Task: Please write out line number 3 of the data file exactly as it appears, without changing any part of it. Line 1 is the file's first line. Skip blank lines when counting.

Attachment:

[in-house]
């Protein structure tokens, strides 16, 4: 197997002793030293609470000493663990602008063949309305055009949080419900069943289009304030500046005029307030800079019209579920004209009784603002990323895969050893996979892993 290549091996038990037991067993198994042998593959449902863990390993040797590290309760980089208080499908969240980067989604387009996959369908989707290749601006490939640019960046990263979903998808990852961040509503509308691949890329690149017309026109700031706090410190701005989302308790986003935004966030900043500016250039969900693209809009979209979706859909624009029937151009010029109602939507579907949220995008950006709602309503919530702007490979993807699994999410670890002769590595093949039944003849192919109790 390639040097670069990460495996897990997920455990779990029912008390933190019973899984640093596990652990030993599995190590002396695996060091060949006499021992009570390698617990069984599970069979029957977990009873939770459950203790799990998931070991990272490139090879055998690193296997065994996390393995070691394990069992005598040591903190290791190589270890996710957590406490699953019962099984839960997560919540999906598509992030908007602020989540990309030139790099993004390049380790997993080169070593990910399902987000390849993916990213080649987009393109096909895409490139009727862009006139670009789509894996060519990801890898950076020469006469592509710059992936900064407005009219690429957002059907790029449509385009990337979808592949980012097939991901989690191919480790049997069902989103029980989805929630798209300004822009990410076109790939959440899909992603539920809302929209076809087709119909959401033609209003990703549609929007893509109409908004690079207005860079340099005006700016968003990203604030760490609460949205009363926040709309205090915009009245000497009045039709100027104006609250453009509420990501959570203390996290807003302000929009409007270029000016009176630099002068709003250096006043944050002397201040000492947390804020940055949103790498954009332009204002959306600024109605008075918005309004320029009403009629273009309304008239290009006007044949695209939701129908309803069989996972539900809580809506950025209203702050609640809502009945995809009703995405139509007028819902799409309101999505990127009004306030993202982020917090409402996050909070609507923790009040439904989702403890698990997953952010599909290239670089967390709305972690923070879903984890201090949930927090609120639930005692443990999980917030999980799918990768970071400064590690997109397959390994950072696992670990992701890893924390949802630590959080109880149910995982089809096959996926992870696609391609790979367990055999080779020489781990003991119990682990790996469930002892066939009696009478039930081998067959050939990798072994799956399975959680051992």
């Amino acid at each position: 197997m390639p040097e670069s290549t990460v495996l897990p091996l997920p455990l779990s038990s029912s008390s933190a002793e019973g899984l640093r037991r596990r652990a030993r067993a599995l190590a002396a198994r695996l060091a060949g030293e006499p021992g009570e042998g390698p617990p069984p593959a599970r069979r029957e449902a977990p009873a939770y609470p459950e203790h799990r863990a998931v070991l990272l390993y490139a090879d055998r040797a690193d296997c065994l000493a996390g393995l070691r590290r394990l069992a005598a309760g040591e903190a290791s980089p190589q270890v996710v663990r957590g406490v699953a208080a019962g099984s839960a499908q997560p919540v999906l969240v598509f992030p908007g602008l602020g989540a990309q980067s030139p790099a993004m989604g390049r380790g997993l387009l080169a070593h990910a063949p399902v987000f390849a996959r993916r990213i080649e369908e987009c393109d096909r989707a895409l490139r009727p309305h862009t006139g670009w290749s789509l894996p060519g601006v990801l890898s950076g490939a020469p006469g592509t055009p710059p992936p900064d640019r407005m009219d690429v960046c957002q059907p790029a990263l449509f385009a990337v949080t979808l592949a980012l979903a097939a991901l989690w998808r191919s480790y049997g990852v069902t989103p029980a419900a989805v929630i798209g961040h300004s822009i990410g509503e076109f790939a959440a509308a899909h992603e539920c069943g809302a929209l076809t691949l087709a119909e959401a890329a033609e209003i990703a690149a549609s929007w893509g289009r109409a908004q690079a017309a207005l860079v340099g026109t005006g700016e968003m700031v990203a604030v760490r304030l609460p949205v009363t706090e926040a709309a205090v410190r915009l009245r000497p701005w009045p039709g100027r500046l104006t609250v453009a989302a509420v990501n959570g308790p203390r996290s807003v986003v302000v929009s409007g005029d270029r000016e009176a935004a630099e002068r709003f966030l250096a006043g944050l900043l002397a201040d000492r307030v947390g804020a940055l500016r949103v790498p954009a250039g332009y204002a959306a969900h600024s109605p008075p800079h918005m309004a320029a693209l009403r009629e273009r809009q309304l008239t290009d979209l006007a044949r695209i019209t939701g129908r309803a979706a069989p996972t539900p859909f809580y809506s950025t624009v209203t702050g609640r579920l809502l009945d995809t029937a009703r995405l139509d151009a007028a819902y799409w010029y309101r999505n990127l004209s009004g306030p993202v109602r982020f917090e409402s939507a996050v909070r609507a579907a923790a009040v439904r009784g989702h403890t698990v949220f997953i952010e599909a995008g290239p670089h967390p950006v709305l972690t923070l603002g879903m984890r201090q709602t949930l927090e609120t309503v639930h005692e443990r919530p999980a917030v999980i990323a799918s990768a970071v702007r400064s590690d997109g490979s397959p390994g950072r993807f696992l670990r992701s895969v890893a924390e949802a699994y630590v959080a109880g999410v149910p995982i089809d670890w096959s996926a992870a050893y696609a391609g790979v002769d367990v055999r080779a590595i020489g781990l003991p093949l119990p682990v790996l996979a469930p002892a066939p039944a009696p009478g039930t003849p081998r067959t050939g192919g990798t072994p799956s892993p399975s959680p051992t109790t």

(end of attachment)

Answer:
């Amino acid at each position: 197997m390639p040097e670069s290549t990460v495996l897990p091996l997920p455990l779990s038990s029912s008390s933190a002793e019973g899984l640093r037991r596990r652990a030993r067993a599995l190590a002396a198994r695996l060091a060949g030293e006499p021992g009570e042998g390698p617990p069984p593959a599970r069979r029957e449902a977990p009873a939770y609470p459950e203790h799990r863990a998931v070991l990272l390993y490139a090879d055998r040797a690193d296997c065994l000493a996390g393995l070691r590290r394990l069992a005598a309760g040591e903190a290791s980089p190589q270890v996710v663990r957590g406490v699953a208080a019962g099984s839960a499908q997560p919540v999906l969240v598509f992030p908007g602008l602020g989540a990309q980067s030139p790099a993004m989604g390049r380790g997993l387009l080169a070593h990910a063949p399902v987000f390849a996959r993916r990213i080649e369908e987009c393109d096909r989707a895409l490139r009727p309305h862009t006139g670009w290749s789509l894996p060519g601006v990801l890898s950076g490939a020469p006469g592509t055009p710059p992936p900064d640019r407005m009219d690429v960046c957002q059907p790029a990263l449509f385009a990337v949080t979808l592949a980012l979903a097939a991901l989690w998808r191919s480790y049997g990852v069902t989103p029980a419900a989805v929630i798209g961040h300004s822009i990410g509503e076109f790939a959440a509308a899909h992603e539920c069943g809302a929209l076809t691949l087709a119909e959401a890329a033609e209003i990703a690149a549609s929007w893509g289009r109409a908004q690079a017309a207005l860079v340099g026109t005006g700016e968003m700031v990203a604030v760490r304030l609460p949205v009363t706090e926040a709309a205090v410190r915009l009245r000497p701005w009045p039709g100027r500046l104006t609250v453009a989302a509420v990501n959570g308790p203390r996290s807003v986003v302000v929009s409007g005029d270029r000016e009176a935004a630099e002068r709003f966030l250096a006043g944050l900043l002397a201040d000492r307030v947390g804020a940055l500016r949103v790498p954009a250039g332009y204002a959306a969900h600024s109605p008075p800079h918005m309004a320029a693209l009403r009629e273009r809009q309304l008239t290009d979209l006007a044949r695209i019209t939701g129908r309803a979706a069989p996972t539900p859909f809580y809506s950025t624009v209203t702050g609640r579920l809502l009945d995809t029937a009703r995405l139509d151009a007028a819902y799409w010029y309101r999505n990127l004209s009004g306030p993202v109602r982020f917090e409402s939507a996050v909070r609507a579907a923790a009040v439904r009784g989702h403890t698990v949220f997953i952010e599909a995008g290239p670089h967390p950006v709305l972690t923070l603002g879903m984890r201090q709602t949930l927090e609120t309503v639930h005692e443990r919530p999980a917030v999980i990323a799918s990768a970071v702007r400064s590690d997109g490979s397959p390994g950072r993807f696992l670990r992701s895969v890893a924390e949802a699994y630590v959080a109880g999410v149910p995982i089809d670890w096959s996926a992870a050893y696609a391609g790979v002769d367990v055999r080779a590595i020489g781990l003991p093949l119990p682990v790996l996979a469930p002892a066939p039944a009696p009478g039930t003849p081998r067959t050939g192919g990798t072994p799956s892993p399975s959680p051992t109790t």